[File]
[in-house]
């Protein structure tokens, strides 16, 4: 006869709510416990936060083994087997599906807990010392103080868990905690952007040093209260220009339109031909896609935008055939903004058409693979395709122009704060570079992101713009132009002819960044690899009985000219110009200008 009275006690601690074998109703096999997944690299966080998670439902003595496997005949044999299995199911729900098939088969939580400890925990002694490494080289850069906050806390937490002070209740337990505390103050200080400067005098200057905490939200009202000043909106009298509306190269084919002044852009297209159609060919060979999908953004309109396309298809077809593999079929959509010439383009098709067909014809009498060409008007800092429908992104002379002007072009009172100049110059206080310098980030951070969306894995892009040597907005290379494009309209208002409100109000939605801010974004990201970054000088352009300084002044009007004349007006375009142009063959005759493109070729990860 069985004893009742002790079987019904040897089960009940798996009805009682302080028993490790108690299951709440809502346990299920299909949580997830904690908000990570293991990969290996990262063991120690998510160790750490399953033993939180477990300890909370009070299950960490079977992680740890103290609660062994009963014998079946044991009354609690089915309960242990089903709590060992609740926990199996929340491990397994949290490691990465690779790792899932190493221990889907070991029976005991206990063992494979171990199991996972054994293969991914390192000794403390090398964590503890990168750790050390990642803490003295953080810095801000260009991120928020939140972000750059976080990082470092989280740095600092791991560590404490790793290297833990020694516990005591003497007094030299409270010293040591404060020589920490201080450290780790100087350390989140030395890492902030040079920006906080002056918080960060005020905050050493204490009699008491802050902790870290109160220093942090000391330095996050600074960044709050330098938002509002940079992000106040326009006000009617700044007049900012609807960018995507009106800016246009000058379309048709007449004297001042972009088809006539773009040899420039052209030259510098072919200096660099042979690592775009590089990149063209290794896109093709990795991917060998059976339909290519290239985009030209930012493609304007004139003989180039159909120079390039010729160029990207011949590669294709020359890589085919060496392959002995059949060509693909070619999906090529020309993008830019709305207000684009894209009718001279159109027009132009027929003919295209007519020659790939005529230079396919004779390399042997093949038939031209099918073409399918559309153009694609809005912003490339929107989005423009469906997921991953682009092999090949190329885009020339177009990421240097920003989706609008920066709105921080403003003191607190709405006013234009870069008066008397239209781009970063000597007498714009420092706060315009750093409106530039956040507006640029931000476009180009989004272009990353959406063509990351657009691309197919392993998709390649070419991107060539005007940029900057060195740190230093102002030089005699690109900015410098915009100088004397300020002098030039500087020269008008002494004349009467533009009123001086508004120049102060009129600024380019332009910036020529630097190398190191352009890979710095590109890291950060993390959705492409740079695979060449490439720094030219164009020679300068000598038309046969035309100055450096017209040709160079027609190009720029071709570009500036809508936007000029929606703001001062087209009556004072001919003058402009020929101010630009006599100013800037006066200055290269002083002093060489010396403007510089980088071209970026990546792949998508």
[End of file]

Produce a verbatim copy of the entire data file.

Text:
[in-house]
């Protein structure tokens, strides 16, 4: 006869709510416990936060083994087997599906807990010392103080868990905690952007040093209260220009339109031909896609935008055939903004058409693979395709122009704060570079992101713009132009002819960044690899009985000219110009200008 009275006690601690074998109703096999997944690299966080998670439902003595496997005949044999299995199911729900098939088969939580400890925990002694490494080289850069906050806390937490002070209740337990505390103050200080400067005098200057905490939200009202000043909106009298509306190269084919002044852009297209159609060919060979999908953004309109396309298809077809593999079929959509010439383009098709067909014809009498060409008007800092429908992104002379002007072009009172100049110059206080310098980030951070969306894995892009040597907005290379494009309209208002409100109000939605801010974004990201970054000088352009300084002044009007004349007006375009142009063959005759493109070729990860 069985004893009742002790079987019904040897089960009940798996009805009682302080028993490790108690299951709440809502346990299920299909949580997830904690908000990570293991990969290996990262063991120690998510160790750490399953033993939180477990300890909370009070299950960490079977992680740890103290609660062994009963014998079946044991009354609690089915309960242990089903709590060992609740926990199996929340491990397994949290490691990465690779790792899932190493221990889907070991029976005991206990063992494979171990199991996972054994293969991914390192000794403390090398964590503890990168750790050390990642803490003295953080810095801000260009991120928020939140972000750059976080990082470092989280740095600092791991560590404490790793290297833990020694516990005591003497007094030299409270010293040591404060020589920490201080450290780790100087350390989140030395890492902030040079920006906080002056918080960060005020905050050493204490009699008491802050902790870290109160220093942090000391330095996050600074960044709050330098938002509002940079992000106040326009006000009617700044007049900012609807960018995507009106800016246009000058379309048709007449004297001042972009088809006539773009040899420039052209030259510098072919200096660099042979690592775009590089990149063209290794896109093709990795991917060998059976339909290519290239985009030209930012493609304007004139003989180039159909120079390039010729160029990207011949590669294709020359890589085919060496392959002995059949060509693909070619999906090529020309993008830019709305207000684009894209009718001279159109027009132009027929003919295209007519020659790939005529230079396919004779390399042997093949038939031209099918073409399918559309153009694609809005912003490339929107989005423009469906997921991953682009092999090949190329885009020339177009990421240097920003989706609008920066709105921080403003003191607190709405006013234009870069008066008397239209781009970063000597007498714009420092706060315009750093409106530039956040507006640029931000476009180009989004272009990353959406063509990351657009691309197919392993998709390649070419991107060539005007940029900057060195740190230093102002030089005699690109900015410098915009100088004397300020002098030039500087020269008008002494004349009467533009009123001086508004120049102060009129600024380019332009910036020529630097190398190191352009890979710095590109890291950060993390959705492409740079695979060449490439720094030219164009020679300068000598038309046969035309100055450096017209040709160079027609190009720029071709570009500036809508936007000029929606703001001062087209009556004072001919003058402009020929101010630009006599100013800037006066200055290269002083002093060489010396403007510089980088071209970026990546792949998508």